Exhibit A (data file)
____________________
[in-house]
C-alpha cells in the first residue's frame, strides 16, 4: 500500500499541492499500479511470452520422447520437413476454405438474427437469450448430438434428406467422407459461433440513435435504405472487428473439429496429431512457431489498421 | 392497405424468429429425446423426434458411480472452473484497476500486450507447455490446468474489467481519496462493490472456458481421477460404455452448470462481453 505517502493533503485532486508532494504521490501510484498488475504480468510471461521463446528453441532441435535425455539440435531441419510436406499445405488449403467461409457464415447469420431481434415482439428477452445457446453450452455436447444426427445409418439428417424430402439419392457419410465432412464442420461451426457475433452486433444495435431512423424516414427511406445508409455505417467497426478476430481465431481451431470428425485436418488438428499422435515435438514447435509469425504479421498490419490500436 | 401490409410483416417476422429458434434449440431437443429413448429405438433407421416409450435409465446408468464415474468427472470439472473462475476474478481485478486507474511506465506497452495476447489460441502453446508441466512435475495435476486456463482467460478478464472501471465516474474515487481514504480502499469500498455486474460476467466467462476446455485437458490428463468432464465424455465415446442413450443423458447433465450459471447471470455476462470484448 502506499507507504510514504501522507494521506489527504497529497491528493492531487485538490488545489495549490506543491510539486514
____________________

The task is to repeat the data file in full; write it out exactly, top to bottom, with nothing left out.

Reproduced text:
[in-house]
C-alpha cells in the first residue's frame, strides 16, 4: 500500500499541492499500479511470452520422447520437413476454405438474427437469450448430438434428406467422407459461433440513435435504405472487428473439429496429431512457431489498421 | 392497405424468429429425446423426434458411480472452473484497476500486450507447455490446468474489467481519496462493490472456458481421477460404455452448470462481453 505517502493533503485532486508532494504521490501510484498488475504480468510471461521463446528453441532441435535425455539440435531441419510436406499445405488449403467461409457464415447469420431481434415482439428477452445457446453450452455436447444426427445409418439428417424430402439419392457419410465432412464442420461451426457475433452486433444495435431512423424516414427511406445508409455505417467497426478476430481465431481451431470428425485436418488438428499422435515435438514447435509469425504479421498490419490500436 | 401490409410483416417476422429458434434449440431437443429413448429405438433407421416409450435409465446408468464415474468427472470439472473462475476474478481485478486507474511506465506497452495476447489460441502453446508441466512435475495435476486456463482467460478478464472501471465516474474515487481514504480502499469500498455486474460476467466467462476446455485437458490428463468432464465424455465415446442413450443423458447433465450459471447471470455476462470484448 502506499507507504510514504501522507494521506489527504497529497491528493492531487485538490488545489495549490506543491510539486514